Will Gas and Turkmenistan be the new battleground for Europe and China, as the Russian war on Ukraine opens an open contest for energy resources?
The conflict between Russia and Ukraine may lead to the evolution of the geopolitics of energy in Europe and Asia. In the aftermath of the Russia-Ukraine conflict, energy security for European countries has assumed supreme importance given the sanctions imposed on Russia, one of the biggest suppliers of natural gas to Europe.
The RE Power EU initiative, aimed at strengthening the EU’s energy structure has three main objectives: (i) increase natural gas imports from non-Russian sources, (ii) enhance the import of Liquefied Natural Gas (LNG) from non-Russian sources, and (iii) boost the development of bio-energy & promote production of renewable energy.
While the third objective, which focuses on the development potential within the EU, will take time to implement, the first and second aspects refer to measures that the EU countries are now implementing at an accelerated pace. In order to ramp up their supply of gas, the European countries are looking towards Central Asian countries, US, Norway, the Netherlands, Qatar, Azerbaijan, Algeria, Egypt, Nigeria, and Israel.
The gas supply to the EU from these countries, except from Central Asian countries, is basically unfeasible. Israel has gas export agreements with a number of countries and its own gas supply is fragile. Qatar, with its long-term contracts with many countries, transports only 10 to 15 per cent of LNG to Europe.
Therefore, given European countries’ accelerating shift away from energy dependence on Russia and search for alternative sources of gas supply, Turkmenistan seems to emerge as the primary choice for gas supply to Europe. However, a fierce competition from China awaits Europe.
China remains the largest buyer of Turkmen gas accounting for over 60 percent of pipeline imports in 2019. Payment disputes with Russia and Iran halted gas flows from Turkmenistan in 2016 and 2017, respectively, leaving China as Turkmenistan’s only major export market. Meanwhile, Beijing is also Turkmenistan’s primary international lender, having provided over US$ 8 billion in loans to develop country’s gas infrastructure. A part of the revenue, which Turkmenistan receives due to its gas deal with China, is returned to Beijing as a repayment of infrastructure loans. This enables China to have a continued influence on Turkmenistan. Beijing has apparently monopolized exports of Turkmen natural gas to such an extent that gas has been used as a de-facto form of currency in economic contracts between the two countries.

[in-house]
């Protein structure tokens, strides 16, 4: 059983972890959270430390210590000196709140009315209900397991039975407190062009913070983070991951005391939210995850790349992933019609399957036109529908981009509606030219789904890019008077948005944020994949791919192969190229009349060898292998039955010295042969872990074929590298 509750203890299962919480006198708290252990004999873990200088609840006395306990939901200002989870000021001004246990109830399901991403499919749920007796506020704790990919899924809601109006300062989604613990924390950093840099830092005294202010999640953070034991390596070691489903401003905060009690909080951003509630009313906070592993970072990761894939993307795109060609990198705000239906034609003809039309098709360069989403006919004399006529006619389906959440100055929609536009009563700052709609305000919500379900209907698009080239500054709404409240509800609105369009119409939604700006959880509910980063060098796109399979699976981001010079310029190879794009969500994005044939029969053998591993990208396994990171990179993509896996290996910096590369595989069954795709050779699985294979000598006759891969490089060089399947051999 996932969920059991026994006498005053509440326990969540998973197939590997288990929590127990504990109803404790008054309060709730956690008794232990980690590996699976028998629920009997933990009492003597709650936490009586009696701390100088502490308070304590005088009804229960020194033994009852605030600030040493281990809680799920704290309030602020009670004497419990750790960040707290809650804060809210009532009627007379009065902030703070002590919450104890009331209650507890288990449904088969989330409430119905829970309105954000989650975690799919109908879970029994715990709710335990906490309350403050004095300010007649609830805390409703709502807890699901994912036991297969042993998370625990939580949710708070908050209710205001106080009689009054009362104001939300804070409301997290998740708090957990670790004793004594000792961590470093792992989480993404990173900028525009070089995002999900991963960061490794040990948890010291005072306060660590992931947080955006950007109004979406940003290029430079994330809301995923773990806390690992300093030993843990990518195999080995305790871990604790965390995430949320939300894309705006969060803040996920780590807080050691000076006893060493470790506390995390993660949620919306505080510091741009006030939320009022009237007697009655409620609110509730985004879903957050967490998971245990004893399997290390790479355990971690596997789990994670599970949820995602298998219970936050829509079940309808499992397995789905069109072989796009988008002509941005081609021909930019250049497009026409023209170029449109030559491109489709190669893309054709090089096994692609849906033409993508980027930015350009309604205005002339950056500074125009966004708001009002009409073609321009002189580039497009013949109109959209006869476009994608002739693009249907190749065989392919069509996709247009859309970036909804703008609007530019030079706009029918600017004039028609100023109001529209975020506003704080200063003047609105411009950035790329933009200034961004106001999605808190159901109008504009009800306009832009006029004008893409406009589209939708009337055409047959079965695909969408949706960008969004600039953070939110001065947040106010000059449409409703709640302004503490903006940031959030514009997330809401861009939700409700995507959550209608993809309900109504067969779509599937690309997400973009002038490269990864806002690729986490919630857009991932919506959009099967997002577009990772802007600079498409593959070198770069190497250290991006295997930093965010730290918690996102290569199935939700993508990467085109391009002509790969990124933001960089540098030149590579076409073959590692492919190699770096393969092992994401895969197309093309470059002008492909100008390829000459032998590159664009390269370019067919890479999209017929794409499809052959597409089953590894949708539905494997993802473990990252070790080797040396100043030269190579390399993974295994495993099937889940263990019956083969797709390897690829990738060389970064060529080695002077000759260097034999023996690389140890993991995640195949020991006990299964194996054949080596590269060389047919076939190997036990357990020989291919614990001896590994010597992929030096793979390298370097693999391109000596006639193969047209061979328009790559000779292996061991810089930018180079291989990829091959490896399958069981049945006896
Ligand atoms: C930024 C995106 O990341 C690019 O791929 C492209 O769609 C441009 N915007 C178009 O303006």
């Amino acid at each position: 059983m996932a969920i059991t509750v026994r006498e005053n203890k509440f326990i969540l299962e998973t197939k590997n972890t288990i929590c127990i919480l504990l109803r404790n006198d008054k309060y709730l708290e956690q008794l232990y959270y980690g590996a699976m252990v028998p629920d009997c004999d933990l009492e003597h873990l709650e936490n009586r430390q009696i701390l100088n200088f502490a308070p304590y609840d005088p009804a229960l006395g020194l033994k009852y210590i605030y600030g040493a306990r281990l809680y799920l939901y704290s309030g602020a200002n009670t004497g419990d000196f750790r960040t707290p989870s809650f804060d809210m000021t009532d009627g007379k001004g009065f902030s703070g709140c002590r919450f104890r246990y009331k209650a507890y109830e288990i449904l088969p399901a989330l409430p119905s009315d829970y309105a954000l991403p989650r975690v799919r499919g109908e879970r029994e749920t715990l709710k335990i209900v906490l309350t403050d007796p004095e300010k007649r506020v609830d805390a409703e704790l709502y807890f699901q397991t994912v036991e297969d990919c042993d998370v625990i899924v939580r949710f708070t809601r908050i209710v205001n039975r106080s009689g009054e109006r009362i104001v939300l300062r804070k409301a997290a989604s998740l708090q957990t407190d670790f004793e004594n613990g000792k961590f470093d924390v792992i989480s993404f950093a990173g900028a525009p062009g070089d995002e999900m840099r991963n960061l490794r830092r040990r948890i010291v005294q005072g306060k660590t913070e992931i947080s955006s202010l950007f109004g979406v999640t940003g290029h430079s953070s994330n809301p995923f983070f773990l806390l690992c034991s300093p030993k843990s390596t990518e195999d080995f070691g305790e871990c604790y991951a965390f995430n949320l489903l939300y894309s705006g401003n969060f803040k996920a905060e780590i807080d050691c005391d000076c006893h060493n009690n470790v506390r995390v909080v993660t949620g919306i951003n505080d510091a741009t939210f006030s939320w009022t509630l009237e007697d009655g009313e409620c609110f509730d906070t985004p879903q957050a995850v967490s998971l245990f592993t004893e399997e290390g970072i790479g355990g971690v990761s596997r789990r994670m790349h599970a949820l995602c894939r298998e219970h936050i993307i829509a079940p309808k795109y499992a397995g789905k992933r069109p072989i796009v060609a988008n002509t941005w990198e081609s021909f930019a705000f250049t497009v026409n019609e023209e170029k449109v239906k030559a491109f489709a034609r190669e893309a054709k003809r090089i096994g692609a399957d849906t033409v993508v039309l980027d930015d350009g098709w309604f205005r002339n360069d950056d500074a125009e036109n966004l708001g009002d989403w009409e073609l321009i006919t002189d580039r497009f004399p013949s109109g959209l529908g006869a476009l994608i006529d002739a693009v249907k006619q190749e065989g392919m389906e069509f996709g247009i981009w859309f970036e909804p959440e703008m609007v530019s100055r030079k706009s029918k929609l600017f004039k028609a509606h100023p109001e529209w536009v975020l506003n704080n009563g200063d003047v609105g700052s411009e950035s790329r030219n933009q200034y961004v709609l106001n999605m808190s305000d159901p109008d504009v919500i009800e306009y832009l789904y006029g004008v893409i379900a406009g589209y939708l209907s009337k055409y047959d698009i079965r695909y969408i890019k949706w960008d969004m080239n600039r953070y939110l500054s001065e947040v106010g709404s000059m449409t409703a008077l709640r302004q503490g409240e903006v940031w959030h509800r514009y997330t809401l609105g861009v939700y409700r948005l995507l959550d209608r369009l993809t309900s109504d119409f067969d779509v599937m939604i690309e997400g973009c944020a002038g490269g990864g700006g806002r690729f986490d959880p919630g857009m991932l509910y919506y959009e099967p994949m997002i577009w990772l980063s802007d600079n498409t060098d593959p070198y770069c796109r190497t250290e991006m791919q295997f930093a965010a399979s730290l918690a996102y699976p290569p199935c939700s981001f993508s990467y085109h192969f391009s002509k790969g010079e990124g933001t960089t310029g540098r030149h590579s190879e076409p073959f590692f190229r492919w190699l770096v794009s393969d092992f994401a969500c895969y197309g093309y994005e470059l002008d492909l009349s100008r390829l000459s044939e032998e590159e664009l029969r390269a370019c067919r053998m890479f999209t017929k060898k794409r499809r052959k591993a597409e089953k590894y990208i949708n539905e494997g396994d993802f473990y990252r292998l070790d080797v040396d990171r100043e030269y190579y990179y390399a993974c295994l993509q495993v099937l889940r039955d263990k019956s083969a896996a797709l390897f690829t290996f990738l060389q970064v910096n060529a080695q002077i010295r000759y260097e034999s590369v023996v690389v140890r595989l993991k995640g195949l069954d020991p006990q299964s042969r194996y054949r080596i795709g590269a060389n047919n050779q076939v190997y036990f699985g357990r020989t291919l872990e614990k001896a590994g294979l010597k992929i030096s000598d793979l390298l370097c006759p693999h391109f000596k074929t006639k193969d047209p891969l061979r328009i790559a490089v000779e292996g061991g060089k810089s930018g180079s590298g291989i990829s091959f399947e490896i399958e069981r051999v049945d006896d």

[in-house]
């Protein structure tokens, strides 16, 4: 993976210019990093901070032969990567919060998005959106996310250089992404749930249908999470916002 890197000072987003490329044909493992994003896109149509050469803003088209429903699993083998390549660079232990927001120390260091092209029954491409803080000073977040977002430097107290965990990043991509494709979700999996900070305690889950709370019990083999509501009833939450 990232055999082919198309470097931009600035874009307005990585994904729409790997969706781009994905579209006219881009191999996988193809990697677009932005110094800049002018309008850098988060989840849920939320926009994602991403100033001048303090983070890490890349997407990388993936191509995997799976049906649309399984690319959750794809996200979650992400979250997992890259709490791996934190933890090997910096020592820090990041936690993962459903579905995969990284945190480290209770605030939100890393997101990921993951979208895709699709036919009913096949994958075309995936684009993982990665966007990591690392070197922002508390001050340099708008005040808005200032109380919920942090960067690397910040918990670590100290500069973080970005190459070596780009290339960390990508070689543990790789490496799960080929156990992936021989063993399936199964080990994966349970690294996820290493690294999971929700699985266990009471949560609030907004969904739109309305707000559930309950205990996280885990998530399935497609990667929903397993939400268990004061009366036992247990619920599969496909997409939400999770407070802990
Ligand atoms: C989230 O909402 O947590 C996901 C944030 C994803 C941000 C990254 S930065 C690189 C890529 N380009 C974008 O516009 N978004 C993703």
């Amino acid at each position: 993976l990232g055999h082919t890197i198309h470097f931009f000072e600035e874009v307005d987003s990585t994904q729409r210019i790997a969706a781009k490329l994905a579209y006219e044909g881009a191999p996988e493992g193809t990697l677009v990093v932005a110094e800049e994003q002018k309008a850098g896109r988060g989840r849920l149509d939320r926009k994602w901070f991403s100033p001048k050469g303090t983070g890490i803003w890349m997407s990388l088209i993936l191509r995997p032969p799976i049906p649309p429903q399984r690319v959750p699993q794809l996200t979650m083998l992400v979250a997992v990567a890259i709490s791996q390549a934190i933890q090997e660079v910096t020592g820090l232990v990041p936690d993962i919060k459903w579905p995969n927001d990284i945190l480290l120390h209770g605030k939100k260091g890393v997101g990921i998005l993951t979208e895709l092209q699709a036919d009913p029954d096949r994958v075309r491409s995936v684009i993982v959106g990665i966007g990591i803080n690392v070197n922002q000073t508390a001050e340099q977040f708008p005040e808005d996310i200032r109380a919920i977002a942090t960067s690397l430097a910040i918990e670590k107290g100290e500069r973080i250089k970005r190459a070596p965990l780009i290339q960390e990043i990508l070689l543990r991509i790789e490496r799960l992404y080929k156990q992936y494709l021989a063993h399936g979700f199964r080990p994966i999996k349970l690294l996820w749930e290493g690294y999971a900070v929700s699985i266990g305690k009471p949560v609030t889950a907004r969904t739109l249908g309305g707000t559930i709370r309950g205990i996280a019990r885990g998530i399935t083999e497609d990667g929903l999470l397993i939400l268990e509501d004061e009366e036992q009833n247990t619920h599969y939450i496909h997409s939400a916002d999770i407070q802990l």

Given the current limited gas capacity of Turkmenistan, the supply of natural gas to Europe will inevitably lead to a pattern of ‘fighting for gas’, which in special circumstances will threaten the smooth and adequate supply of natural gas between China and Central Asia. The cost of China’s gas imports may also go up in the wake of increase in price of Turkmen gas due to high demand.
Europe’s entry into the Turkmenistan gas market is likely to change existing local market rules. Europe would leverage its technological advantage to assist the country in implementing a ‘gas disguised export strategy’ and extending the gas processing industry chain. Once the EU enters the Central Asian gas market, the United States may follow suit. Therefore, the Central Asian Caspian region could face a new round of geopolitical risks, which may negatively impact China’s political diplomacy, trade and economic investments, etc.
It will be interesting to watch whether Turkmenistan will divert its gas supplies to Europe, thereby, cutting down on its supplies to China or Beijing will arm-twist Turkmenistan to apply pressure on Europe. In all cases this is now an open season for energy supplies, the games have begun.